The recovery of little Nancy Crystal Chavez was the "answer to a lot of prayers," police Sgt. Kim Vickers said.
Paula Roach, a former prison guard who convinced her family that she had given birth, was accused of abducting Nancy. Roach, 24, was charged with aggravated kidnapping and jailed on $200,000 bond.
She made a court appearance Thursday, saying she understood the charges against her. The sentencing range for the kidnapping charge is five years to life in prison.
The infant was reunited Wednesday night with her parents, Margarita and Salvador Chavez, at the Abilene police station about 125 miles from where the girl was found, reports CBS News Correspondent Maureen Maher. As the infant was carried into the building, about three dozen residents and police department employees applauded and cheered.
"She was content and beautiful," Sgt. David Watkins said.
"There's no words (that) can explain how I feel. My hopes never ended," Margarita Chavez said Wednesday after her daughter was found unharmed. "I trust the Lord, and I was very sure I was going to get my baby back."
Police say Roach has admitted to stealing the child. Roach grew up in Quinah, where the baby was recovered, but lived in Abilene, where Nancy was taken from. Roach had worked at a Texas prison and a convenience store.
Roach arrived Wednesday morning at the Quanah Nursing Center where her mother, a dietary manager, has worked for eight years. Roach was showing off an infant girl and telling workers that she had given birth a day earlier, said Steve Robinson, chief operating officer for Stroud-Robinson Health Care, the nursing home's management company.
Robinson said employees noticed the baby's pierced ears and healed navel and decided the baby could not be a day old. "That was a precursor to a more heightened awareness to, 'Hey, something's not really adding up,"' he said.
The workers contacted the Hardeman County Sheriff's Department, and Roach was taken into custody about 9:45 a.m. near the premises, he said.
Sheriff Randy Akers said when he stopped the teal Chevrolet Lumina carrying Roach, her mother and the baby, he also decided the baby was not a newborn. He took the baby and asked the women to follow him to the Sheriff's Department, where Roach eventually confessed, he said.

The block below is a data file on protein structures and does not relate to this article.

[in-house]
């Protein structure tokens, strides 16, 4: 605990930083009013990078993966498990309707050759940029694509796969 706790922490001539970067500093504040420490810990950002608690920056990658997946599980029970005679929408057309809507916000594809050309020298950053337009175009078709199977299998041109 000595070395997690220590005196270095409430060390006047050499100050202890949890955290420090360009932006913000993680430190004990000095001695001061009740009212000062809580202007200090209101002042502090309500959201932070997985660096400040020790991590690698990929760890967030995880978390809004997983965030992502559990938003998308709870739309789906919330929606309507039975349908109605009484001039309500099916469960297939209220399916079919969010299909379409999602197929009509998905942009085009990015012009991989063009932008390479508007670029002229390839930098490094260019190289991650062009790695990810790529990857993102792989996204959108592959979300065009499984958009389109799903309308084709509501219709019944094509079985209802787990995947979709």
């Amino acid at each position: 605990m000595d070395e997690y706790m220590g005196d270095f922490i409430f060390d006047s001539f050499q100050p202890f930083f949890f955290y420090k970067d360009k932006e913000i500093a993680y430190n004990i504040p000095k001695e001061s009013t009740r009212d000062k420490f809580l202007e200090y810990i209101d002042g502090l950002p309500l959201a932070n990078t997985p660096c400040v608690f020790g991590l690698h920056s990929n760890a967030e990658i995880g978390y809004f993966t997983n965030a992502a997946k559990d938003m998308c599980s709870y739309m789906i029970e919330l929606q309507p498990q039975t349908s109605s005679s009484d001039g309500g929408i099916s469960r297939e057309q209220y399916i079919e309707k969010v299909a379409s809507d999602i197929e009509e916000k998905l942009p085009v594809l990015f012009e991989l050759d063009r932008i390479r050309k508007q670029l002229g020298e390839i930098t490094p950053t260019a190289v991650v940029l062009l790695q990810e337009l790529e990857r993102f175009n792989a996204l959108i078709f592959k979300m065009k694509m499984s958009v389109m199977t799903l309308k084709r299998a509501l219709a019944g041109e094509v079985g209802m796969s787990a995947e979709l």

The mother, who was not implicated or charged, apparently believed the infant was her granddaughter. The Lumina belonged to Roach's mother.
"She kept telling me that it was her daughter's baby," Akers said, adding that she eventually was persuaded. "She acted real surprised."
Capt. Barry Caver with the Texas Rangers said the 1995 teal Buick Skylark used in the abduction belonged to Roach's stepfather in Abilene. After law enforcement officers had identified her as a suspect, they went to the stepfather's home, where they found the car with diapers in it.
Caver said the stepfather told them she had borrowed the car.
James Duke, warden at the Robertson prison unit in Abilene, told The Associated Press that the suspect worked as a corrections officer for about 20 months before resigning in September 2000. Vickers said Roach had lived in Abilene for the past several months and worked at a convenience store.
Police said Margarita Chavez had finished shopping Tuesday afternoon and had placed her three children — Nancy, a 2-year-old and a 6-year-old — in the minivan. She stepped about 10 feet away to return a shopping cart, then saw a woman pulling her infant and car seat into another car.
The frantic mother desperately tried to stop the getaway car and was dragged more than 30 feet in the parking lot, police said. A man heard Chavez's screams and smashed into the passenger side of the fleeing car, possibly breaking the window.
Margarita Chavez was treated for scratches at an Abilene hospital.
A surveillance video captured the getaway car circling the parking lot in "some type of stalking manner" before the abduction, Vickers said. The video was distributed to television stations, but it was too grainy to show the car's license plate number.
The abduction prompted Texas' first statewide Amber Alert, a system used in more than 40 places nationwide to track missing children by transmitting information quickly to television and radio stations.
The program, which was started in the Dallas area, is named for Amber Hagerman, a 9-year-old who was kidnapped and killed in 1996. Her attacker never was found.
Gov. Rick Perry announced the state program Monday and it is being implemented over the next 30 days.
In Nancy's case, authorities said police departments were notified and the governor's office sent faxes of news reports about the abduction to other media. Electronic highway signs were programmed to show information on the missing child.
The Abilene area does not have the Amber Alert system, but a police spokeswoman said word of the abduction was spread quickly to local media organizations.
"We do feel like the Amber Alert system deserves a lot of credit," Vickers said. "I think the results pretty much speak for themselves."
Cathy Nahirny of the National Center for Missing and Exploited Children said Amber Alerts have helped find 22 missing children. A program in California was credited with saving the lives of two teenage girls abducted at gunpoint this month.